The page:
|28: Paraphrasing||30: Read "Poetry," pp. 461 - 84, BIL.
|2: Poetry Notes
|5: Marlowe and Ralegh's companion
poems. Pp. 489, 488, BIL.
|7: Before submitting a paper.
Pp. 17 - 78, esp. 74 - 78, GW.
|9: Shakespeare sonnets,
pp. 491 - 3, BIL.
First (response) paper due
|12: Thanksgiving: no class||14: Fall Break||16: Fall Break|
|19: There will be an open book test
on Henry IV, part 1 today.
First paper returned.
|21: Go over mistakes made on the first papers.||23: Grammar Quizzes|
|26: Henry IV, part 1||28: Henry IV, part 1||30: Henry IV, part 1|
|2: Finish Henry IV, pt. 1
Donne's "The Flea," pp. 494-5, BIL
|4: Donne's sonnets 10
and 14, pp. 495, 496, BIL
|6: Joyce's "Araby," pp. 53 - 8, BIL|
|9: Library research.
|11: Remembrance Day, no class||13: Chopin's "Story of an
Hour," pp. 25 - 27, BIL
|16: Oedipus Rex, BIL||18: Oedipus Rex, BIL, Oedipus
will extend to Friday's class if necessary
|20: Oedipus Rex|
|23: Herbert's "The Altar," and
"Easter Wings," pp. 503 & 504
Herrick's "To the Virgins," p. 501, BIL
|25: Gilman's "Yellow Wallpaper,"
pp. 28 - 42, BIL
|27: Thinking about longer
works of fiction.
|30: Second Paper due
Not Wanted on The Voyage
|2: Not Wanted on The Voyage||4: First term review|
|11: Exam Review||13: Enemy||15: Enemy|
|18: Commentary on Enemy||20: Literary analysis||22: Literary analysisNot Wanted on The Voyage|
|25: Literary analysis||27: Literary analysis||29: Not Wanted on The Voyage
|1: Every Man Dies Alone||3: Not Wanted on The Voyage
|5: Every Man Dies Alone
Theses from discussion
|8: Every Man Dies Alone
Evidence from discussion
|10: Every Man Dies Alone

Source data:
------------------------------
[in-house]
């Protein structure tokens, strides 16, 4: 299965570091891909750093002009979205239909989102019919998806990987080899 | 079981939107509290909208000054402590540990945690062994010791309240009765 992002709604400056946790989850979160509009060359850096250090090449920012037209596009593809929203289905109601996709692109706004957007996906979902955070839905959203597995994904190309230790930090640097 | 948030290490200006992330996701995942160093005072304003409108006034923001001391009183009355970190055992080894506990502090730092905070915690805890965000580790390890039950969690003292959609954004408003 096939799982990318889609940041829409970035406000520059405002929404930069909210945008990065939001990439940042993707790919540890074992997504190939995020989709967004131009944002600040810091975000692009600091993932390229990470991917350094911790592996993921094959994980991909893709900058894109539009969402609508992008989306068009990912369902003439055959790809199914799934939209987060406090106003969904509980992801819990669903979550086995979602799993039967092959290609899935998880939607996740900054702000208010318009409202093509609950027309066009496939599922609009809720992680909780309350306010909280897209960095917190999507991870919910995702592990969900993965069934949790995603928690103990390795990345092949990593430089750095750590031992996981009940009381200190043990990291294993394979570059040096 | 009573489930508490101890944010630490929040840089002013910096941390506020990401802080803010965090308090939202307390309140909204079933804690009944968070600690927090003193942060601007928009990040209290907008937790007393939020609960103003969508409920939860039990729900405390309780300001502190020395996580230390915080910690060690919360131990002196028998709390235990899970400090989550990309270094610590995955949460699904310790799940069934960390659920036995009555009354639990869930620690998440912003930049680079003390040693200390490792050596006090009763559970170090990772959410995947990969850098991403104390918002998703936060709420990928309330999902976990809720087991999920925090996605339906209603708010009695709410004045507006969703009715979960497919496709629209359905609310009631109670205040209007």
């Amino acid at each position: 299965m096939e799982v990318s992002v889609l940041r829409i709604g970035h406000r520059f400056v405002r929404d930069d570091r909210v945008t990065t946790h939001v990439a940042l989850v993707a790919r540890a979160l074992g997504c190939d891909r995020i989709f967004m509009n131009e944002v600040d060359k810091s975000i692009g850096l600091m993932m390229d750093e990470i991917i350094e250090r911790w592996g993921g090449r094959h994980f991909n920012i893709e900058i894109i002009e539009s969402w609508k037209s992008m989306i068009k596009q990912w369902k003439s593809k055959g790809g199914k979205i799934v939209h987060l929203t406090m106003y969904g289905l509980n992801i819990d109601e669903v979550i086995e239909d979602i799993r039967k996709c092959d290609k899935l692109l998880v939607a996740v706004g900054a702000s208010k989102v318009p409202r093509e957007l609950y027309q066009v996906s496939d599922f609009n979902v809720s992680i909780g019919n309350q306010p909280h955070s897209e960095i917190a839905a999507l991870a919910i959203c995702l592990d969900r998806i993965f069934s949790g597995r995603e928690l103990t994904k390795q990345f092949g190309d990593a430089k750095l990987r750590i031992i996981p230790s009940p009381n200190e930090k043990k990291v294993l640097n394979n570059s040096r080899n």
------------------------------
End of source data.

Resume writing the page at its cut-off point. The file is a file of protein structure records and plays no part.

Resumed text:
Questions and discussion
Third (literary analysis) paper due
|15: No class||17: Reading Week||19: No class|
|22: Ibsen's "A Doll's House," BIL||24: Ibsen's "A Doll's House," BIL||26: Ibsen's "A Doll's House," BIL|
|29: Not Wanted on the Voyage review
for fourth paper.
|2: Coleridge, "Rime of the
Ancient Mariner," BIL
|4: Shelley, "Ozymandias." (550-1)
Keats, all, BIL (555-63)
|7: Tennyson, "Lady of Shalott," BIL||9: Browning, "My Last Duchess," BIL||11: Mary Wroth, both, BIL|
|14: Bradstreet's "The Author . . ." BIL||16: Wheatley's "On Being brought from Africa," BIL||18: Barrett Browning, all, BIL|
|21: Dickinson, all, BIL
Fourth (revised & expanded
research) paper due.
|23: Rossetti, "Goblin Market," BIL||25: Good Friday, no class|
|28: Moore, "Poetry" (both), BIL||30: Wordsworth, "Lines . . Abbey" BIL|
|1: Yeats, "Easter 1916" and
"The Second Coming," BIL
|4: Williams' "Red Wheelbarrow,"
and Pound's "In a Station of the Metro," BIL
|6: Citizenfour. Also, read:
Eliot, The Wasteland
|8: Citizenfour. Also, read:
Eliot, "Prufrock," BIL
|11: Exam Review|
Some help with commonly encountered and frequently confused words.
Jack Lynch's Glossary of Literary and Rhetorical Terms
Examples of Iambs, Trochees, Spondees, Dactyls, and Anapests
Elements of Drama This document has been saved as in Rich Text Format so that you can open it in almost any word processor for the sake of adding your own notes to it. It should be useful for each of the three dramas we will read this year.